postural manifestations of more severe dyspnea vary
                    between species. Dogs prefer to stand with abducted
                    elbows, while cats tend to sit in sternal recumbency
                    (meatloaf position). Constantly changing body position
                    in cats implies a much worse degree of dyspnea than it
                    does in dogs. Lateral recumbency (laying on side) due
                    to dyspnea is a serious sign in a dog; however, it
                    often means impending respiratory arrest in a cat.
                    Another flag to pull out the endotracheal tubes is the
                    marked mydriasis (dilation of the pupils) that cats
                    will develop immediately prior to respiratory arrest.


                    --- Sarah <burke43@...> wrote:

                    >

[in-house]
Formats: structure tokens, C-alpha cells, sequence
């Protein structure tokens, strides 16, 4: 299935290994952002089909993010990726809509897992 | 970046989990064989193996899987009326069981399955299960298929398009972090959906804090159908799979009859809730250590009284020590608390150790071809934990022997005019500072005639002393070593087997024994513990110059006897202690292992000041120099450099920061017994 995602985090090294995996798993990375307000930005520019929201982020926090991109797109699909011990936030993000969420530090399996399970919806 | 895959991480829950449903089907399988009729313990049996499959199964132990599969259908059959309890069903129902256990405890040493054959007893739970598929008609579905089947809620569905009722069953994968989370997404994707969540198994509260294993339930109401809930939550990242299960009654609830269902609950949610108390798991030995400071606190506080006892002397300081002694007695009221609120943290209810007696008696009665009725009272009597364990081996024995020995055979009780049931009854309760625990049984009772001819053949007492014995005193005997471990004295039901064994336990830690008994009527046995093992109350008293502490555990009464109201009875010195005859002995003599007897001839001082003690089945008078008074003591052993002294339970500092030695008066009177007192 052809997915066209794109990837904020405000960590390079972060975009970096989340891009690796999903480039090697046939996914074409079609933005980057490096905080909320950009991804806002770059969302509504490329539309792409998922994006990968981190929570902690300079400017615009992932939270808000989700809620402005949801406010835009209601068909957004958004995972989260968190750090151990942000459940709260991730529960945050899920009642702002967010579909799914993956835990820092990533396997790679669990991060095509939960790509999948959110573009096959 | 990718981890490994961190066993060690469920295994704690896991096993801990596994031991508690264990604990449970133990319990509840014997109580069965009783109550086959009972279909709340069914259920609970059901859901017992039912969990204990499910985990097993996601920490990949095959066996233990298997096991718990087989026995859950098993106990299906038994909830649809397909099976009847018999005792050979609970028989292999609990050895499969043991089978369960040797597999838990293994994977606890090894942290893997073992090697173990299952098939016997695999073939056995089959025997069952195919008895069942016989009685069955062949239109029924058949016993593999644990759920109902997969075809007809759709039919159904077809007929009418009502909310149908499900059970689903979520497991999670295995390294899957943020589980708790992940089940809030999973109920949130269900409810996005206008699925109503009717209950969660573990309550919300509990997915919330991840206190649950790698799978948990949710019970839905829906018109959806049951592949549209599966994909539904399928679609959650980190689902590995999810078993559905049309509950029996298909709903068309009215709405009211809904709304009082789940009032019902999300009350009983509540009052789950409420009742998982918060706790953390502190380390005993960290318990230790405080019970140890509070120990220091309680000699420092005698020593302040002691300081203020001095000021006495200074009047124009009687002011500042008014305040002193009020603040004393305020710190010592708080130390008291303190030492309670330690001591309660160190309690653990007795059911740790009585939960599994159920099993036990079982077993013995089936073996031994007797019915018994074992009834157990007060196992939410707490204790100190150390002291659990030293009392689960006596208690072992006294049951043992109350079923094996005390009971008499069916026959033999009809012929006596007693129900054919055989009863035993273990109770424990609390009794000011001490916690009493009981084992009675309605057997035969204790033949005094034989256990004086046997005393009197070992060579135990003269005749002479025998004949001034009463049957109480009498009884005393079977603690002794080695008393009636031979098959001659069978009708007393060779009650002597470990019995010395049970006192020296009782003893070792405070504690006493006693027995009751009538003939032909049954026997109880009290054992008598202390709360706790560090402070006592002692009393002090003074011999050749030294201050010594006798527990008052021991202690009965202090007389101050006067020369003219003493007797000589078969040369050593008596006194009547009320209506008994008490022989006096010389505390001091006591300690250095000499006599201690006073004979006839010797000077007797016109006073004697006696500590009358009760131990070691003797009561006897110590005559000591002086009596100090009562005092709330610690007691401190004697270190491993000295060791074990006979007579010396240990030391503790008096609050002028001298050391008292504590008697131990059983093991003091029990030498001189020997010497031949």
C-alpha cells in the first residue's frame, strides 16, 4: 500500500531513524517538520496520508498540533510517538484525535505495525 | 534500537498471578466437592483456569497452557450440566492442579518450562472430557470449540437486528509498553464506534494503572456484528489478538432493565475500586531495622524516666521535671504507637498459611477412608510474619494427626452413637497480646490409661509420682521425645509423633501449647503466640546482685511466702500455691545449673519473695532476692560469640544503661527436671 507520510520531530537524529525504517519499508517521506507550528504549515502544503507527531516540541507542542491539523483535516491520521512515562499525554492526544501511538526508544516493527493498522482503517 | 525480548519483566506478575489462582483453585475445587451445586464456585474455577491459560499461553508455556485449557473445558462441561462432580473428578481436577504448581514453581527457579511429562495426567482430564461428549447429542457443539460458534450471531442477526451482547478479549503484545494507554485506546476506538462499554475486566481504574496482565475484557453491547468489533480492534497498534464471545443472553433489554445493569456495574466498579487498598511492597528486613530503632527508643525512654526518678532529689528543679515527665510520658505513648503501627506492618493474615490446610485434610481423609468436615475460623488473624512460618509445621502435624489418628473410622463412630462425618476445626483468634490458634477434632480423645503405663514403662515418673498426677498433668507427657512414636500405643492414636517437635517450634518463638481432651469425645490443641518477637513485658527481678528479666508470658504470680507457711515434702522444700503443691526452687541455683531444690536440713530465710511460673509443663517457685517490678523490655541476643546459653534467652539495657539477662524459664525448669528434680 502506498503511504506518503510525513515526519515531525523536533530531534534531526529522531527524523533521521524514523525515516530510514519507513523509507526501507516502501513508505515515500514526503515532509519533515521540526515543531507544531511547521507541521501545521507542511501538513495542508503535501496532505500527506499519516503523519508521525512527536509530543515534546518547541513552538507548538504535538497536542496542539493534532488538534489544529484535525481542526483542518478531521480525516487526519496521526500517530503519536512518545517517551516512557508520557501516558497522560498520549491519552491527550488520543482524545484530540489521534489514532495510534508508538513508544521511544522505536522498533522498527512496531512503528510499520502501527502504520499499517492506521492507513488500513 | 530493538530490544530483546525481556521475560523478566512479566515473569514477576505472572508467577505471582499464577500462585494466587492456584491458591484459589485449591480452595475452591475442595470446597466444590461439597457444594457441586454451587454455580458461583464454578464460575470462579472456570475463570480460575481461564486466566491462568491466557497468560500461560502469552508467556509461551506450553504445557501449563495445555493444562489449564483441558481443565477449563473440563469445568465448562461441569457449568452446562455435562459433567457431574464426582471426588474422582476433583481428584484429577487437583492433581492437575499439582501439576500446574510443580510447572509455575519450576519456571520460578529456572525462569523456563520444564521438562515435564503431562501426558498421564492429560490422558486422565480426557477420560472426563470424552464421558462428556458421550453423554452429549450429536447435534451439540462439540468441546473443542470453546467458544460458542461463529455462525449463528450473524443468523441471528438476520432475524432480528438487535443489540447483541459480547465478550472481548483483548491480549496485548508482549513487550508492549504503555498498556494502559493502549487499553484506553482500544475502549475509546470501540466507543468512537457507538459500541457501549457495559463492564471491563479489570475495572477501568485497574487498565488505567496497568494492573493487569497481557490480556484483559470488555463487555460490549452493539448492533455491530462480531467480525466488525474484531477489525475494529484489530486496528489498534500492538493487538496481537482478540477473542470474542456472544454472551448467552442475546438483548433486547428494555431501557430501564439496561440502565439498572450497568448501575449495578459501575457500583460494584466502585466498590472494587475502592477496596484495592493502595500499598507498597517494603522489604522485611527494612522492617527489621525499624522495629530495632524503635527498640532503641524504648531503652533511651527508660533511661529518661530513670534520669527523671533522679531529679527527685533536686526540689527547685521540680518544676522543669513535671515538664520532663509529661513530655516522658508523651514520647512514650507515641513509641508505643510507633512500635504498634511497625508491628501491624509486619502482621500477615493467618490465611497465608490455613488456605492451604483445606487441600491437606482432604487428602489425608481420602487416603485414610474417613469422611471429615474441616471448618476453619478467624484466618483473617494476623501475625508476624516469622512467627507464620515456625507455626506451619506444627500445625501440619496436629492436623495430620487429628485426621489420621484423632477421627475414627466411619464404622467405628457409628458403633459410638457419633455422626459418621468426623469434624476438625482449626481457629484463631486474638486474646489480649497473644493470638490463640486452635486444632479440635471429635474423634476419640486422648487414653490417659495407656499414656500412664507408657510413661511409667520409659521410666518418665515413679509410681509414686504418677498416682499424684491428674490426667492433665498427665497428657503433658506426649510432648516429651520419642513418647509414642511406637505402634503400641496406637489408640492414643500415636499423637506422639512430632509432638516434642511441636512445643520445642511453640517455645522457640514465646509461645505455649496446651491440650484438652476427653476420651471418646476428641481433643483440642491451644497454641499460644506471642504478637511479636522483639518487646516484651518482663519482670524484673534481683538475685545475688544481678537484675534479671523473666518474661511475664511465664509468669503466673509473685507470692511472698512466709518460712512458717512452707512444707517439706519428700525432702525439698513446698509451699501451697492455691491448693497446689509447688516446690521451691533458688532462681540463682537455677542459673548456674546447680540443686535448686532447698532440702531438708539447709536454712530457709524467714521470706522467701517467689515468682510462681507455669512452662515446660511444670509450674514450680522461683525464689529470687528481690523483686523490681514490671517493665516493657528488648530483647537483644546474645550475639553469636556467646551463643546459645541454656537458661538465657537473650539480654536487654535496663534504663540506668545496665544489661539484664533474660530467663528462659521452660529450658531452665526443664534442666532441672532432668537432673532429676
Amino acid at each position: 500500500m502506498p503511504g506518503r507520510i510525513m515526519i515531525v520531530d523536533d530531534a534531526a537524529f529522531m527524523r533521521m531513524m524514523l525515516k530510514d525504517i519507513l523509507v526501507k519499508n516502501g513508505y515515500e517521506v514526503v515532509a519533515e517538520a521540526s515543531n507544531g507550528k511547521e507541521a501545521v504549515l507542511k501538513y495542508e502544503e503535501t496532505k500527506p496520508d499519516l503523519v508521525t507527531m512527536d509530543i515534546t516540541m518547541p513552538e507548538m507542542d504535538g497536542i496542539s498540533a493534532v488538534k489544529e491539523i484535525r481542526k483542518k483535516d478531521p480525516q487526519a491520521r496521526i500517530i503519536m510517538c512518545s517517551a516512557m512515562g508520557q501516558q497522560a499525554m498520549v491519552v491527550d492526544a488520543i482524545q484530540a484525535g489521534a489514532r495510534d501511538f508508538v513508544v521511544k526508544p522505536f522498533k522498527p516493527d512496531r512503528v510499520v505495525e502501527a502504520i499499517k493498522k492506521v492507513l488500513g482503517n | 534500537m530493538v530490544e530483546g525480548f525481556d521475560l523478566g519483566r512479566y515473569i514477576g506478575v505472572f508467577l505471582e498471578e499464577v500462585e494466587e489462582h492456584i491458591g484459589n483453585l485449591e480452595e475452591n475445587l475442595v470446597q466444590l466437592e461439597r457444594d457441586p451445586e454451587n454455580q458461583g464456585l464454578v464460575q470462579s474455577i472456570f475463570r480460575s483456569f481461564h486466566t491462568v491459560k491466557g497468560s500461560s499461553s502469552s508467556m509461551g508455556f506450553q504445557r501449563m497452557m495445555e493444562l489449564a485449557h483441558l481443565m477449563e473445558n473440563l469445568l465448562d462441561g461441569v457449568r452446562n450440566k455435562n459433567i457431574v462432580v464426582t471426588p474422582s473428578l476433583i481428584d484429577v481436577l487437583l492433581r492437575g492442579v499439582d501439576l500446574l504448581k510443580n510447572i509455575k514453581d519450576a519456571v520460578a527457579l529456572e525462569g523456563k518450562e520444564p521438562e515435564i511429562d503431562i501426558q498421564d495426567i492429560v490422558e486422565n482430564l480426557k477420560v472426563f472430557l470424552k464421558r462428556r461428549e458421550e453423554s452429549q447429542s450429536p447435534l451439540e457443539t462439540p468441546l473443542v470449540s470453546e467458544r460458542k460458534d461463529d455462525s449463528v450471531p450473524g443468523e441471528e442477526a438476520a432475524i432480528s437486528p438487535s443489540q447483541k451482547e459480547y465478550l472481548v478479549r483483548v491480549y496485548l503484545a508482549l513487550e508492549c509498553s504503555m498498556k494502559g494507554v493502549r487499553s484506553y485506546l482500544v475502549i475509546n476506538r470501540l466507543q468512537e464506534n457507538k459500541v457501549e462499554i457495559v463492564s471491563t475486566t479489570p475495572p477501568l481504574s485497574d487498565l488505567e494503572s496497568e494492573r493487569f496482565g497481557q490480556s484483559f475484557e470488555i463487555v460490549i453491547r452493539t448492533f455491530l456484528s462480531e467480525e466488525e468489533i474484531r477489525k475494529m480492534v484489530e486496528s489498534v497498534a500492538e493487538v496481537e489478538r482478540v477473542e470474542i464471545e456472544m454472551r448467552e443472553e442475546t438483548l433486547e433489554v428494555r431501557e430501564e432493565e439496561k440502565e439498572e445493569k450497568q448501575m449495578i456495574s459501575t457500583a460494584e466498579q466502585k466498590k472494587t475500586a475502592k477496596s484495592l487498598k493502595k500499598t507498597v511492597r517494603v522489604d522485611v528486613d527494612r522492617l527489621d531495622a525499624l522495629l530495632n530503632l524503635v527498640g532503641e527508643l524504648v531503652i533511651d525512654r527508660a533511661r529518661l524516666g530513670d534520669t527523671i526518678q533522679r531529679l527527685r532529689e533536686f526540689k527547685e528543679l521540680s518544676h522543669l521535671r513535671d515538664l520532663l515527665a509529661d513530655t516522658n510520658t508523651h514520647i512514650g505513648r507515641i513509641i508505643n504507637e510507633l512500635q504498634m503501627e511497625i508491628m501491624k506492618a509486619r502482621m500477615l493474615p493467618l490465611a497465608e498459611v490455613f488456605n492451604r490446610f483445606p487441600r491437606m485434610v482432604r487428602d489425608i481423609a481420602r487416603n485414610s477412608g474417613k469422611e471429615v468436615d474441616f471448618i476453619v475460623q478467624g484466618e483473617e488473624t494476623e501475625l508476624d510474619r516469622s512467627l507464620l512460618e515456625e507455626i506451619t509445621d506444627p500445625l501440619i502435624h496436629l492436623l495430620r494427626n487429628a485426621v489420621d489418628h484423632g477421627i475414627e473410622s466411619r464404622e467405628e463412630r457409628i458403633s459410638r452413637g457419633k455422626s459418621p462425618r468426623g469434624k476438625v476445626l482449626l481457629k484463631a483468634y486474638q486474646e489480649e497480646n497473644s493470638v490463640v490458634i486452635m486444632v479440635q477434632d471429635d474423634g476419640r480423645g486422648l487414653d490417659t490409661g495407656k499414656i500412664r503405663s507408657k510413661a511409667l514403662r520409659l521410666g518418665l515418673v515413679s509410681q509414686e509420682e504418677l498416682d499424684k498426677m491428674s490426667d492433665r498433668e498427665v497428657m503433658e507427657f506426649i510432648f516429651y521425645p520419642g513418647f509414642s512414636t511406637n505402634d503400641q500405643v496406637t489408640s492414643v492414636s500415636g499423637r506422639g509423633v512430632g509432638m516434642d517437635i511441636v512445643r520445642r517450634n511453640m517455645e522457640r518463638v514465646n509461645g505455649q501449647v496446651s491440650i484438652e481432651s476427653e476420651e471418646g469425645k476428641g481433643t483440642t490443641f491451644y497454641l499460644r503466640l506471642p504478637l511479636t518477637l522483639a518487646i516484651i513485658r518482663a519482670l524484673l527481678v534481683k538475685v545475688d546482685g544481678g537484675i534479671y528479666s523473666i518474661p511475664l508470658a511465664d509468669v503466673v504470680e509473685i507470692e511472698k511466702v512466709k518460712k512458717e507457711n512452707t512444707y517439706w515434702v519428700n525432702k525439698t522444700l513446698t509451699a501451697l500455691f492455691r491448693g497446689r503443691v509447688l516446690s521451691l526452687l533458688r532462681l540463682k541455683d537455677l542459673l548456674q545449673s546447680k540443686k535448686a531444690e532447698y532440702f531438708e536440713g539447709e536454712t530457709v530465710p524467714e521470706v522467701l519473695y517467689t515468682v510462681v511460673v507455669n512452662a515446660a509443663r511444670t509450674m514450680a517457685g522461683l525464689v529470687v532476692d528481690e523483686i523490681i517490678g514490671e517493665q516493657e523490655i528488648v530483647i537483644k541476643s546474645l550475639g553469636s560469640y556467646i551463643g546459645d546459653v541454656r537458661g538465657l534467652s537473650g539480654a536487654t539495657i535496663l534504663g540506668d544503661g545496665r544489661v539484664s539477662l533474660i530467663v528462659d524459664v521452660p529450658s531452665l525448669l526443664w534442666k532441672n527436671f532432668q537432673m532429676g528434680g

> When my got was in CHF, he did not have an
                    > outstretched neck. He
                    > crouched under the bed and his breathing seemed
                    > "crackly." When we
                    > got to the ER, I learned that the crackly sound was
                    > the fluid in his
                    > lungs. Also, his breath per minute rate was around
                    > 80.
                    >
                    > He has only done the outstretched neck posture when
                    > he has (what I
                    > call) an "asthma attack." For him, I believe the
                    > outstretched neck
                    > and coughing is bronchial related.
                    >
                    > SAB (Sarah)
                    >
                    > --- In feline-heart@yahoogroups.com, "molly"
                    > <monkey@s...> wrote:
                    > > Yes this was a strange incident... we did go to
                    > the vet the very
                    > next day.
                    > > I don't know if you've seen pictures of a cat in
                    > congestive heart
                    > failure?
                    > > ... standing with neck stretched, etc... this was